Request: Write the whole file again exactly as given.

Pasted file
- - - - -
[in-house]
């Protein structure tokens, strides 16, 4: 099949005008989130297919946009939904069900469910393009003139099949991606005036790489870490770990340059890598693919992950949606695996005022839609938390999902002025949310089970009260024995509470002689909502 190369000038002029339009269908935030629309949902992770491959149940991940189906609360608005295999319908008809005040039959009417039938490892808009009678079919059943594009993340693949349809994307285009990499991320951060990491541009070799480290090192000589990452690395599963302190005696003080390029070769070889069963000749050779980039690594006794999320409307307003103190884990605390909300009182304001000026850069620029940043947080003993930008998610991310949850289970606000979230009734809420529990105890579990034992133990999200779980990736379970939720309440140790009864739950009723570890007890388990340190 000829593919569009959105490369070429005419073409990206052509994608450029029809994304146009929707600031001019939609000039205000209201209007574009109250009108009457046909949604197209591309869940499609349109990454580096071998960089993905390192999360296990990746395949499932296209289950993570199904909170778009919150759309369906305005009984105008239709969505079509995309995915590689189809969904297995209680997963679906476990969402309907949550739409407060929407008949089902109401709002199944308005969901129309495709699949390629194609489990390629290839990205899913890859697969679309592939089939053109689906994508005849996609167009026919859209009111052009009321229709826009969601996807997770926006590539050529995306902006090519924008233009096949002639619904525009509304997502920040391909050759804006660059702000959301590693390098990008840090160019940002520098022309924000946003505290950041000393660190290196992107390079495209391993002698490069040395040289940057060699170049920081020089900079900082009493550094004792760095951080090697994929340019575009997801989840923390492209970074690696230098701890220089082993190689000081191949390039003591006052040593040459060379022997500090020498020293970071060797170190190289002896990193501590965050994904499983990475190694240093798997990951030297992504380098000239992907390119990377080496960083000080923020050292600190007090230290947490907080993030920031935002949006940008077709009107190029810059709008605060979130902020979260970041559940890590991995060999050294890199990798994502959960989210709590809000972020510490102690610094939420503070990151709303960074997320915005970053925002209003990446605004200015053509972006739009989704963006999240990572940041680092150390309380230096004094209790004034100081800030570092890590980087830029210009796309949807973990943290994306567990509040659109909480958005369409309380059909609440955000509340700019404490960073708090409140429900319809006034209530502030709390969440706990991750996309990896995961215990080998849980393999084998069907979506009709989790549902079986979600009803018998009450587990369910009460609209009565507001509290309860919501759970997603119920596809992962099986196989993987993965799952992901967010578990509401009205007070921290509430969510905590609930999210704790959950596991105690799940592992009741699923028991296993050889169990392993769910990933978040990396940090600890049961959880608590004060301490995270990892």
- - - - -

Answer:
[in-house]
């Protein structure tokens, strides 16, 4: 099949005008989130297919946009939904069900469910393009003139099949991606005036790489870490770990340059890598693919992950949606695996005022839609938390999902002025949310089970009260024995509470002689909502 190369000038002029339009269908935030629309949902992770491959149940991940189906609360608005295999319908008809005040039959009417039938490892808009009678079919059943594009993340693949349809994307285009990499991320951060990491541009070799480290090192000589990452690395599963302190005696003080390029070769070889069963000749050779980039690594006794999320409307307003103190884990605390909300009182304001000026850069620029940043947080003993930008998610991310949850289970606000979230009734809420529990105890579990034992133990999200779980990736379970939720309440140790009864739950009723570890007890388990340190 000829593919569009959105490369070429005419073409990206052509994608450029029809994304146009929707600031001019939609000039205000209201209007574009109250009108009457046909949604197209591309869940499609349109990454580096071998960089993905390192999360296990990746395949499932296209289950993570199904909170778009919150759309369906305005009984105008239709969505079509995309995915590689189809969904297995209680997963679906476990969402309907949550739409407060929407008949089902109401709002199944308005969901129309495709699949390629194609489990390629290839990205899913890859697969679309592939089939053109689906994508005849996609167009026919859209009111052009009321229709826009969601996807997770926006590539050529995306902006090519924008233009096949002639619904525009509304997502920040391909050759804006660059702000959301590693390098990008840090160019940002520098022309924000946003505290950041000393660190290196992107390079495209391993002698490069040395040289940057060699170049920081020089900079900082009493550094004792760095951080090697994929340019575009997801989840923390492209970074690696230098701890220089082993190689000081191949390039003591006052040593040459060379022997500090020498020293970071060797170190190289002896990193501590965050994904499983990475190694240093798997990951030297992504380098000239992907390119990377080496960083000080923020050292600190007090230290947490907080993030920031935002949006940008077709009107190029810059709008605060979130902020979260970041559940890590991995060999050294890199990798994502959960989210709590809000972020510490102690610094939420503070990151709303960074997320915005970053925002209003990446605004200015053509972006739009989704963006999240990572940041680092150390309380230096004094209790004034100081800030570092890590980087830029210009796309949807973990943290994306567990509040659109909480958005369409309380059909609440955000509340700019404490960073708090409140429900319809006034209530502030709390969440706990991750996309990896995961215990080998849980393999084998069907979506009709989790549902079986979600009803018998009450587990369910009460609209009565507001509290309860919501759970997603119920596809992962099986196989993987993965799952992901967010578990509401009205007070921290509430969510905590609930999210704790959950596991105690799940592992009741699923028991296993050889169990392993769910990933978040990396940090600890049961959880608590004060301490995270990892």